Music Community, Improvisation, and Social Technologies in COVID-Era Música Huasteca
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This article examines two interrelated aspects of Mexican regional music response to the coronavirus crisis in the música huasteca community: the growth of interactive huapango livestreams as a preexisting but newly significant space for informal community gathering and cultural participation at the onset of the coronavirus pandemic, and the composition of original verses by son huasteco performers addressing the pandemic. Both the livestreams and the newly created coronavirus disease (COVID) verses reflect critical improvisatory approaches to the pandemic in música huasteca. The interactive livestreams signaled an ad hoc community infrastructure facilitated by social media and an emerging community space fostered by Do-It-Yourself (DIY) activists. Improvised COVID-related verses presented resonant local and regional themes as a community response to a global crisis. Digital ethnography conducted since March 2020 revealed a regional burst of musical creativity coupled with DIY intentionality, a leveling of access to virtual community spaces, and enhanced digital intimacies established across a wide cultural diaspora in Mexico and the USA. These responses were musically, poetically, and organizationally improvisational, as was the overall outpouring of the son huasteco music inspired by the coronavirus outbreak. Son huasteco is a folk music tradition from the Huasteca, a geo-cultural region spanning the intersection of six states in central Mexico. This study examines a selection of musical responses by discussing improvisational examples in both Spanish and the indigenous language Nahuatl, and in the virtual musical communities of the Huasteca migrant diaspora in digital events such as “Encuentro Virtual de Tríos Huastecos,” the “Huapangos Sin Fronteras” festival and competition, and in the nightly gatherings on social media platforms developed during the pandemic to sustain the Huastecan cultural expression. These phenomena have served as vibrant points of transnational connection and identity in a time where physical gatherings were untenable.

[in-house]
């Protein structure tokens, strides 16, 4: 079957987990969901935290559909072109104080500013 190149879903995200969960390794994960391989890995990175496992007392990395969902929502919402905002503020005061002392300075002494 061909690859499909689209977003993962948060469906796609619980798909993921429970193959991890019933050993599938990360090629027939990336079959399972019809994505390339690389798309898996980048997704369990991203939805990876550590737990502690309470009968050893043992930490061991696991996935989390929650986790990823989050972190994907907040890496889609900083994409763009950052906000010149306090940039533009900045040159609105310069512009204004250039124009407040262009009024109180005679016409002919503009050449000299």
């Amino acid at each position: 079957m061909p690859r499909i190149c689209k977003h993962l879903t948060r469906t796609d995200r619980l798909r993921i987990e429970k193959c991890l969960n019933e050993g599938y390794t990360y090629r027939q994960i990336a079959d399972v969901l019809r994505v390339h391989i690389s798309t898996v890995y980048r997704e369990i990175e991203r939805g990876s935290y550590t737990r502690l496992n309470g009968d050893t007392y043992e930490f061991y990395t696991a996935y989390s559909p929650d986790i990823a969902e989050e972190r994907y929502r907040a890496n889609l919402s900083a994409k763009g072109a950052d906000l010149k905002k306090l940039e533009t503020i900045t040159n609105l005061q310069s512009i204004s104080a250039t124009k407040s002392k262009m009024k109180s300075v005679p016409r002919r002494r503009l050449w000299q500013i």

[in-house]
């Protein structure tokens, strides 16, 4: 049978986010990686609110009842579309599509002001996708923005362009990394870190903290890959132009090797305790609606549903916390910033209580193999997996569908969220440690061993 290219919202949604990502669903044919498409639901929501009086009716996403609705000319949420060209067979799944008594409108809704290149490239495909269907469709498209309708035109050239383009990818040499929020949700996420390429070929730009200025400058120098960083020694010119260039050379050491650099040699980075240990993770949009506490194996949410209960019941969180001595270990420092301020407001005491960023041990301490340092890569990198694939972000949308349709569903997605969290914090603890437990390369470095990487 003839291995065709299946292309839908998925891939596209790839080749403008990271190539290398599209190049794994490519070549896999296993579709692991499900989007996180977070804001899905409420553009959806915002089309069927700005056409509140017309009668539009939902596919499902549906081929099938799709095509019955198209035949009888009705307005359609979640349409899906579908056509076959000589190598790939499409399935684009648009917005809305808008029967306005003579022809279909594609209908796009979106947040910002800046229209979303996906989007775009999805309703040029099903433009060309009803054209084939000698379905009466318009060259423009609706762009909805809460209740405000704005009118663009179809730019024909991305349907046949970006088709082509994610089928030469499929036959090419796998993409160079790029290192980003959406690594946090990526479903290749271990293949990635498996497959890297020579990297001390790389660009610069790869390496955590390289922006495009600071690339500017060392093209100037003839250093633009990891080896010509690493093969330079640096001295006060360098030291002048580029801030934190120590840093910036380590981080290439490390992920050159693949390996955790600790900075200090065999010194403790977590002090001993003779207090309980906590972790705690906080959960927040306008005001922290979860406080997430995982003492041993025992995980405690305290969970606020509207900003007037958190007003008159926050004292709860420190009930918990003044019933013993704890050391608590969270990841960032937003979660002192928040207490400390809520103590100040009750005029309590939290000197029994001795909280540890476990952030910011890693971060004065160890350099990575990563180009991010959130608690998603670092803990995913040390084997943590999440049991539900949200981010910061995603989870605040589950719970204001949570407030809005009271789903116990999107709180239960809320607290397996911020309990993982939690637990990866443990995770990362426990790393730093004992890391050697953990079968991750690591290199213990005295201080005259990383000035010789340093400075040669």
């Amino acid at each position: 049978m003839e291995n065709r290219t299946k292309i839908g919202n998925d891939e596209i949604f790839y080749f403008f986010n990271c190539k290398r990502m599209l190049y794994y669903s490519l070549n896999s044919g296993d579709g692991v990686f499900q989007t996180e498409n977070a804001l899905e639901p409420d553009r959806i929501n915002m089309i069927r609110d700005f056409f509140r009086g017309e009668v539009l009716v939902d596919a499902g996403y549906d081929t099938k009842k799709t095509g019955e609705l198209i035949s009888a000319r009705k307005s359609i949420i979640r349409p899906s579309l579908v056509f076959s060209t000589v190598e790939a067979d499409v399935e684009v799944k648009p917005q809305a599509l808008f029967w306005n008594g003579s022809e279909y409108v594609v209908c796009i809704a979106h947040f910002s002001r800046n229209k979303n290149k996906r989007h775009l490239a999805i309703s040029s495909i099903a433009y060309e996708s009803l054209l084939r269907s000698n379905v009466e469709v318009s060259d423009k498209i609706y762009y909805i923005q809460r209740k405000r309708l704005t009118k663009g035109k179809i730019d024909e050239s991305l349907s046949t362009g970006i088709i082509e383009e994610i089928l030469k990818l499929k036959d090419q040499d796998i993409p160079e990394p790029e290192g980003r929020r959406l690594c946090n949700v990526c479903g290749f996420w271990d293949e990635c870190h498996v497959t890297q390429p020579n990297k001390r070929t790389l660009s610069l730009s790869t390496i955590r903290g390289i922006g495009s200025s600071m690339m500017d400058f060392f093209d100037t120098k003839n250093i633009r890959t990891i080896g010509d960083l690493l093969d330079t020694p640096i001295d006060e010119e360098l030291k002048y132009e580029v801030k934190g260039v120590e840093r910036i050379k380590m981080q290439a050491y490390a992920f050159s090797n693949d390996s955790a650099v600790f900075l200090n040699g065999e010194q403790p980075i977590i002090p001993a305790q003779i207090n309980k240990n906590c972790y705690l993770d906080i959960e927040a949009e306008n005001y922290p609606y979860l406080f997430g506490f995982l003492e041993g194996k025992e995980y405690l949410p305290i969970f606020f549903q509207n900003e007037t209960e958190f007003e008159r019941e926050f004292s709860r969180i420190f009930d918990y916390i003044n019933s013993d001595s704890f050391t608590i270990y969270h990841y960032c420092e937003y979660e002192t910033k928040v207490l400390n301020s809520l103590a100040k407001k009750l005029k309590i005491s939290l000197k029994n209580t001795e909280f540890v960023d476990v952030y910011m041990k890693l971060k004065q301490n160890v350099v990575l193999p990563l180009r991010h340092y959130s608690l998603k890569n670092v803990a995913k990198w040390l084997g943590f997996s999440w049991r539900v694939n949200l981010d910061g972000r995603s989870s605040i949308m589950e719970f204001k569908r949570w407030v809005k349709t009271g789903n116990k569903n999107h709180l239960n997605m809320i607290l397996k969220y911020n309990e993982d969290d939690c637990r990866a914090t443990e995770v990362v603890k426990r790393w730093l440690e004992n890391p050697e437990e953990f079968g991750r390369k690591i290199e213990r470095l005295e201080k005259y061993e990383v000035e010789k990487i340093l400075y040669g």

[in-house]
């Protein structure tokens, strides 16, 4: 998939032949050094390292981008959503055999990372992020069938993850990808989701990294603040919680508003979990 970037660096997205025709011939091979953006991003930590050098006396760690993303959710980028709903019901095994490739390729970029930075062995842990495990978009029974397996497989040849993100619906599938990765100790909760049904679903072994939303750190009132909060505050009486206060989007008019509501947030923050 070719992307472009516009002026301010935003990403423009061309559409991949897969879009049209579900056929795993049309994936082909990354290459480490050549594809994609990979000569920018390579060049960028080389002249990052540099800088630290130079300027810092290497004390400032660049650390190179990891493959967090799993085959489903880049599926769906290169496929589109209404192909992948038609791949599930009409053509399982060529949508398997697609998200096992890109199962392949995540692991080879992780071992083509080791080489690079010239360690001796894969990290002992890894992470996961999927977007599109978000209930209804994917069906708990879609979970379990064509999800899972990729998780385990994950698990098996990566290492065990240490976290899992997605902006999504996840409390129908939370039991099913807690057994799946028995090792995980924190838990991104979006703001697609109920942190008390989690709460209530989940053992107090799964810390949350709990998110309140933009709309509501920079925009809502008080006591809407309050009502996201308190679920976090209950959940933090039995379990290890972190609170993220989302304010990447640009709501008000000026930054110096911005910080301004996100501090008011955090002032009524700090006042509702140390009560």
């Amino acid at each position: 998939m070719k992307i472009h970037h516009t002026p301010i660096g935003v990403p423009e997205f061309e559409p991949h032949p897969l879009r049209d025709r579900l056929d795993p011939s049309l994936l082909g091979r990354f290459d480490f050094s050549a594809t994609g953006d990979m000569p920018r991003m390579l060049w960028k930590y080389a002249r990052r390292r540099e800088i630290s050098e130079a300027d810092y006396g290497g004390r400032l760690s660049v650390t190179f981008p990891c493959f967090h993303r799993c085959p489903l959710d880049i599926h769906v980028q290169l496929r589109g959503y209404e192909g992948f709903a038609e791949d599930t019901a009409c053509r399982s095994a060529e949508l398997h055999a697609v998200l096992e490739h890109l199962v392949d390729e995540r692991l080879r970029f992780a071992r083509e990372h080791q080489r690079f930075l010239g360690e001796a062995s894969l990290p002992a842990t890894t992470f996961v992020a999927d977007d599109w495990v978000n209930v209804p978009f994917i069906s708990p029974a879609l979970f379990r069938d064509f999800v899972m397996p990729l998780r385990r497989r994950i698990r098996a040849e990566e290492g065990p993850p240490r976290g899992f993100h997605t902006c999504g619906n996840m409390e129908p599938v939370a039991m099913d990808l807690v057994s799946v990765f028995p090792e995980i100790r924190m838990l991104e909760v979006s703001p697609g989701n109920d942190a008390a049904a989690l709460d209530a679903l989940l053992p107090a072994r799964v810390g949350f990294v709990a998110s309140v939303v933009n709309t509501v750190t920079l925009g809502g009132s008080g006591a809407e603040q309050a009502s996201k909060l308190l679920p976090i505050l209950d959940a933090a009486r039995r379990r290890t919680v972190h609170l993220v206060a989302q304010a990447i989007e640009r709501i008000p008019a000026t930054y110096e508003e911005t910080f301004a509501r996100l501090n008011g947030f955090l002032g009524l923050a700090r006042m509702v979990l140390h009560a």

CitationMargolies DS and Strub JA (2021) Music Community, Improvisation, and Social Technologies in COVID-Era Música Huasteca. Front. Psychol. 12:648010. doi: 10.3389/fpsyg.2021.648010
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